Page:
Best of all was the traditional fishing village of Holm, well preserved small houses in a very attractive setting.
One side of the square in Holm
The next day we returned up river to Kappeln in continuous driving rain although with some wind behind us we were able to sail. Frustratingly there was some sort of problem with the very rusty bridge at Lindaunis which meant that one opening failed to materialise. As a result two German boats and ourselves had to wait for about an hour and three quarters for the bridge to open, with no explanation as to why! Once through, after about another 6nm, we had to wait for the newer town bridge but this did open punctually. We again moored just N of Kappeln. The town has many restaurants so good quality food is very reasonably priced, especially those with fish!
We were now anxiously watching the weather for a week ahead. Such medium term forecasts can be unreliable, but we had noted that a deepening low with attendant high winds seemed to be a permanent part of the forecast for our last seven days. We had various options on where to go next and if that element of concern hadn't been part of the forecast we would probably have stayed longer in the Schei. But as it did, on Saturday we opted for a 46nm passage to Heiligenhafen. With S and SW winds forecast we were looking forward to our trip SE. After two hours sailing the wind was quickly heading us and became E for the following hours accompanied by heavy rain!
Not the most enjoyable weather .......
We choose to stop at the small sailing club at Heiligenhafen rather than the large marina and found a very welcoming and chatty group of people. We have been to this very busy town before and know that it attracts many visitors.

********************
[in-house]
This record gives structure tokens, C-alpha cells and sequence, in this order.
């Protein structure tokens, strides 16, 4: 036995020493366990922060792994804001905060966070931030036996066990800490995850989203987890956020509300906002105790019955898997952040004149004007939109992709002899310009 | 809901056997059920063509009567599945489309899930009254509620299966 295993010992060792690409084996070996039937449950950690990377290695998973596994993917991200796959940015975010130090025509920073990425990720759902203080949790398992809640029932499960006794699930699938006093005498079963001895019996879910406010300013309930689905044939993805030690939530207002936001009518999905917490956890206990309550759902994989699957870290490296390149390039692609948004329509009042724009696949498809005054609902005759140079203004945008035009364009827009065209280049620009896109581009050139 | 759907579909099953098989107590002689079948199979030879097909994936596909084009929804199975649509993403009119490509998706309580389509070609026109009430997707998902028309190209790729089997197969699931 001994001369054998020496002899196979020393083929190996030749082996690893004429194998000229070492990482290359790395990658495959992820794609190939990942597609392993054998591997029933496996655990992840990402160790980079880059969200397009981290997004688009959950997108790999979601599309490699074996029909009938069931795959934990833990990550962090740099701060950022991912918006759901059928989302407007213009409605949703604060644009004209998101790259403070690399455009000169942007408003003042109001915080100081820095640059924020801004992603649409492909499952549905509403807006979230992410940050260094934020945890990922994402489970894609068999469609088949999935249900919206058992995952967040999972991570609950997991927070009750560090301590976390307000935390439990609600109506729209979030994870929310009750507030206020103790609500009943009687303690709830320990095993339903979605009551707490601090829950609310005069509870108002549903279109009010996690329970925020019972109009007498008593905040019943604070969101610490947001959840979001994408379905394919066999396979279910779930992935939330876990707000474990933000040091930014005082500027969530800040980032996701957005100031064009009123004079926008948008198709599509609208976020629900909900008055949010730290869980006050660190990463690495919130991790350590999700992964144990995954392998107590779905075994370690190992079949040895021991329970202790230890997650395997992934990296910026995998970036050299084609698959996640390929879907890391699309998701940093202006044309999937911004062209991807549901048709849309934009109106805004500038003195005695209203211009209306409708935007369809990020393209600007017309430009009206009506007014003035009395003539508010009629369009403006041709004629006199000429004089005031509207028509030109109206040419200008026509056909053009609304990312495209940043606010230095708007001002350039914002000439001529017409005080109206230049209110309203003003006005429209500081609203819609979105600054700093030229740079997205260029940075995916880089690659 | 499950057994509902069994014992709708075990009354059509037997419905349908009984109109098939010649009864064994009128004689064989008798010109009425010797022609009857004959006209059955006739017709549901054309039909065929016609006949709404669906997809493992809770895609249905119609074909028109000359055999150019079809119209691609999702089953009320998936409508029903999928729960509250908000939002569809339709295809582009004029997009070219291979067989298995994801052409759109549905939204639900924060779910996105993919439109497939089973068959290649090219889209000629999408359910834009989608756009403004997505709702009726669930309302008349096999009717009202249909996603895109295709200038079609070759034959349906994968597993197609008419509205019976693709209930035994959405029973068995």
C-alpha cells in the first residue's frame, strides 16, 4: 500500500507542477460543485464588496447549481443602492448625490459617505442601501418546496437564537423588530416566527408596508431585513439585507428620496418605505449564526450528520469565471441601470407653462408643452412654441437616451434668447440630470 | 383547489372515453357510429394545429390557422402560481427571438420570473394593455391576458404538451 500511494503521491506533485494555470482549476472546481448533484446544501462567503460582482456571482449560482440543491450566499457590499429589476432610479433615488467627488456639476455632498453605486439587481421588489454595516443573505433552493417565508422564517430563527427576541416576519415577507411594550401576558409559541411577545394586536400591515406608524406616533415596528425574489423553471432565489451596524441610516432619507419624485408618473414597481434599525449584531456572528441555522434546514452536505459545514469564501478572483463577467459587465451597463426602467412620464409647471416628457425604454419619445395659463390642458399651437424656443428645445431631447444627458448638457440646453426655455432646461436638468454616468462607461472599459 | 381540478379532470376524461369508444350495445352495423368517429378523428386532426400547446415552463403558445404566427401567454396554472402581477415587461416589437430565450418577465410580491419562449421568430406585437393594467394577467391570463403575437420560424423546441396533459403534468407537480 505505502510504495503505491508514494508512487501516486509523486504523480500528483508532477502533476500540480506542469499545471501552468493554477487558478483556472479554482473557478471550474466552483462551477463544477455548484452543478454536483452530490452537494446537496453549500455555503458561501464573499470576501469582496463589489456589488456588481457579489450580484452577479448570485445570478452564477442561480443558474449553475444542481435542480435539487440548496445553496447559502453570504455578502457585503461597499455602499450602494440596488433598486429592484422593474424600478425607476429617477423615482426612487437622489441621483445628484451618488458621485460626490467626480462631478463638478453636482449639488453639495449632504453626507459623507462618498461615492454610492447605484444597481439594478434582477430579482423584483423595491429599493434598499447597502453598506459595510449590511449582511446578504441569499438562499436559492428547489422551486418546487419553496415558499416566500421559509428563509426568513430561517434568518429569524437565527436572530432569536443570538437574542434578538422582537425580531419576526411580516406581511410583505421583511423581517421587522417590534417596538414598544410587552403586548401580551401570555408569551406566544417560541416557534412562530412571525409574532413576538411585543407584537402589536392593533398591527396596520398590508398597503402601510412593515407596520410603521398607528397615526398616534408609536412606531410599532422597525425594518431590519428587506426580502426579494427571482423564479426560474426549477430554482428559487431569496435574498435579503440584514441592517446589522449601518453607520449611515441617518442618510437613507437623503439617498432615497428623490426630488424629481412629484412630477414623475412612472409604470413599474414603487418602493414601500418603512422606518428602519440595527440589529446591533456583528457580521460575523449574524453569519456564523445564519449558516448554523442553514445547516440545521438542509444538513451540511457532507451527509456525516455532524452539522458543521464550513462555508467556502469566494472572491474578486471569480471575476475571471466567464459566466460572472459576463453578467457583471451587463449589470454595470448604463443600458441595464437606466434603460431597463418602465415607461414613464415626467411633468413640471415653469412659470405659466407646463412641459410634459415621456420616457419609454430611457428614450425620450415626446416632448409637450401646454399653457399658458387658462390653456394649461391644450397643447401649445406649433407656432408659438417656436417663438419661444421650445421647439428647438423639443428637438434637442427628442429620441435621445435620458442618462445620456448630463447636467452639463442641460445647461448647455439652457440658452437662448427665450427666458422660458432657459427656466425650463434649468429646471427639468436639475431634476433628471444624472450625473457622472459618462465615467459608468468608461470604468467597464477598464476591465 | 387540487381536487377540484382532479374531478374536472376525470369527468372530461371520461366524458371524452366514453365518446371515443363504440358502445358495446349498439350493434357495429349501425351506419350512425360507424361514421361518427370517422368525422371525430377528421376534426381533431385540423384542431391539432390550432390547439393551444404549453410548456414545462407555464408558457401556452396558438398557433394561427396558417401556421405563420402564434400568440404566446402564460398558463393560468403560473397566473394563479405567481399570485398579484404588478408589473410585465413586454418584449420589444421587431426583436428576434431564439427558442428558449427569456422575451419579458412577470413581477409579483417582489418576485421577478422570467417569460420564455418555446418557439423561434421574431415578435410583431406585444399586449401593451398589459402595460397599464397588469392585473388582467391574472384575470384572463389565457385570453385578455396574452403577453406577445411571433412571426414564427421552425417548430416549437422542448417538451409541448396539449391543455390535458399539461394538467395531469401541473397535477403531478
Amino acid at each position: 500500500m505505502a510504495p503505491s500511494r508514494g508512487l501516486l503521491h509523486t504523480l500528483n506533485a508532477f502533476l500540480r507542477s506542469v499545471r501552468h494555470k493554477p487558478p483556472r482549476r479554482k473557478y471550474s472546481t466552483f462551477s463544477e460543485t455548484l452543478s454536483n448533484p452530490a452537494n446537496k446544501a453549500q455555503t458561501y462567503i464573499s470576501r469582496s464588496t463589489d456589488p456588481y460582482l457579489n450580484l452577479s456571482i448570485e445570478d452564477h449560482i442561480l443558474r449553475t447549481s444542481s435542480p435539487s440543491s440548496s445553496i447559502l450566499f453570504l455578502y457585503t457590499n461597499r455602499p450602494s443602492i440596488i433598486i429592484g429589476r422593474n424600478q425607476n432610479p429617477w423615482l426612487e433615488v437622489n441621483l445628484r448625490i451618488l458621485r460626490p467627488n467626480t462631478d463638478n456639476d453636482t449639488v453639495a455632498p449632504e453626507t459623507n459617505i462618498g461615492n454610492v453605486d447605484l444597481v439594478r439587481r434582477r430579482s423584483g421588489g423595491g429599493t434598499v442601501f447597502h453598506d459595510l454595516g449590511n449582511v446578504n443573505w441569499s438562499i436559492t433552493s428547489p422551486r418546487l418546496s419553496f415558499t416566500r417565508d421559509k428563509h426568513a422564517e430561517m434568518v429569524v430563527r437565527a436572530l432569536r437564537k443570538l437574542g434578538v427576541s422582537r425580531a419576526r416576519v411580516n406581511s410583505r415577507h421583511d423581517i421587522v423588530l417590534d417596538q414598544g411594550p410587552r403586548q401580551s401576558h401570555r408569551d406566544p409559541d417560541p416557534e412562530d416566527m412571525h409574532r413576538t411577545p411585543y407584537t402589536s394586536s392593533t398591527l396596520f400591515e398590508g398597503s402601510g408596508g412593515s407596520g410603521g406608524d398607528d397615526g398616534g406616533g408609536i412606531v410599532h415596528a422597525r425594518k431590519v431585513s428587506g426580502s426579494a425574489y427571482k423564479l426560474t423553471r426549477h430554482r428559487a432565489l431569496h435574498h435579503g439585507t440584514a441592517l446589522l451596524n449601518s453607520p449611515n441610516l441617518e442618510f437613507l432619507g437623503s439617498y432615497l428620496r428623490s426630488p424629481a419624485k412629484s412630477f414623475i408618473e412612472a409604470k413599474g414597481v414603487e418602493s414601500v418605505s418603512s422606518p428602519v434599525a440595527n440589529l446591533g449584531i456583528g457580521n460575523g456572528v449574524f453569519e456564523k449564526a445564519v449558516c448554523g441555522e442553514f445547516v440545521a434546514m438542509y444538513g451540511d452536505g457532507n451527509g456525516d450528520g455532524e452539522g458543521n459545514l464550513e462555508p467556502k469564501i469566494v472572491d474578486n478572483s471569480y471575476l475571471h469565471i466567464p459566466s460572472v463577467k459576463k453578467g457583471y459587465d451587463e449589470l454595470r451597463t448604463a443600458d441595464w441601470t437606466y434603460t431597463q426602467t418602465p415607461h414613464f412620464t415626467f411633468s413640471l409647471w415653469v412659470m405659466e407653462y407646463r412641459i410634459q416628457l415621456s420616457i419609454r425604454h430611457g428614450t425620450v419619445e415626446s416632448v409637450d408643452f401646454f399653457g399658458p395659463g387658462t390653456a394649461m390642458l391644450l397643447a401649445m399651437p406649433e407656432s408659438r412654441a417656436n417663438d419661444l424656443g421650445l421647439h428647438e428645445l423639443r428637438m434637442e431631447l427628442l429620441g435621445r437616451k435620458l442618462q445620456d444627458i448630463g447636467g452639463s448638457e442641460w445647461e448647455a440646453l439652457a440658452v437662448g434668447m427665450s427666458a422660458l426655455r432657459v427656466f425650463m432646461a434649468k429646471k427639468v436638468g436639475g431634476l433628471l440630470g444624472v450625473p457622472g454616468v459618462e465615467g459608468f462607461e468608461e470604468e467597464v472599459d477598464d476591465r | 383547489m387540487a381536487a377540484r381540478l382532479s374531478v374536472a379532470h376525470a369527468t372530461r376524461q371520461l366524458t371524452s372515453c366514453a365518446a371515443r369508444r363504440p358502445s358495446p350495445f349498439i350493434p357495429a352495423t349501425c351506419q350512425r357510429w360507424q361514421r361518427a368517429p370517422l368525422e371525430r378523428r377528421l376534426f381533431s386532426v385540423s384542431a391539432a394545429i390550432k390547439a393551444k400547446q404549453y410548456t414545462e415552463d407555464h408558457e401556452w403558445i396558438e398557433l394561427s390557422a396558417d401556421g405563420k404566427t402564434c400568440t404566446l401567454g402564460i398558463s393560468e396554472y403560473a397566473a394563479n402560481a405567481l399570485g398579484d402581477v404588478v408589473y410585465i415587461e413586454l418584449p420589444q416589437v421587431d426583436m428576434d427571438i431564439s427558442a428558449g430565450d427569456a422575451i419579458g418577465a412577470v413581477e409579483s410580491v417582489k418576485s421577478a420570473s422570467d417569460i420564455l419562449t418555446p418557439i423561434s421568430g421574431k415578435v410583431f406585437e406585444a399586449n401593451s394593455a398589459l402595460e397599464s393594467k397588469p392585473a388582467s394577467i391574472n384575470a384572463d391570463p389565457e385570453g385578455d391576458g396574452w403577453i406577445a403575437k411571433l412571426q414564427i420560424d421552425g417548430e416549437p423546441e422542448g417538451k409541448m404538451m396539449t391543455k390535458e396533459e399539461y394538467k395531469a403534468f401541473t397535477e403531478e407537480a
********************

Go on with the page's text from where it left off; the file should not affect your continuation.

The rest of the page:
The Sailing Club at Heiligenhafen
On Sunday, after some quick shopping we had an enjoyable lunch at a restaurant overlooking the marina. After that we slipped our mooring, picked up fuel and then headed NE, under the bridge linking Fehmarn and the mainland and on to Burgstaaken where we leave the boat for the winter. A pleasant cruise drying out the sails from the previous days rain!
It was the right decision. The winds picked up on Tuesday and by Wednesday evening were a minimum 35kn gusting to over 50kn. Whilst tied to the pontoon it was very uncomfortable. In addition there was a very rare occurrence of a sharp drop in water levels caused by the low pressure and strong winds. The fall from normal levels was nearly a metre, apparently unheard of in Burgstakken. The consequence for us (and others) was that for a while we sunk into the (thankfully) soft mud! We were aground for over 12 hours but no damage was done. Two days later the mast was stepped and Whileaway was lifted out ready for moving into the shed for the winter. 

Part of the quay at Burgstaaken
By Sunday warm and sunny weather had returned and we were able to have our last lunch in Germany in a restaurant on the quay.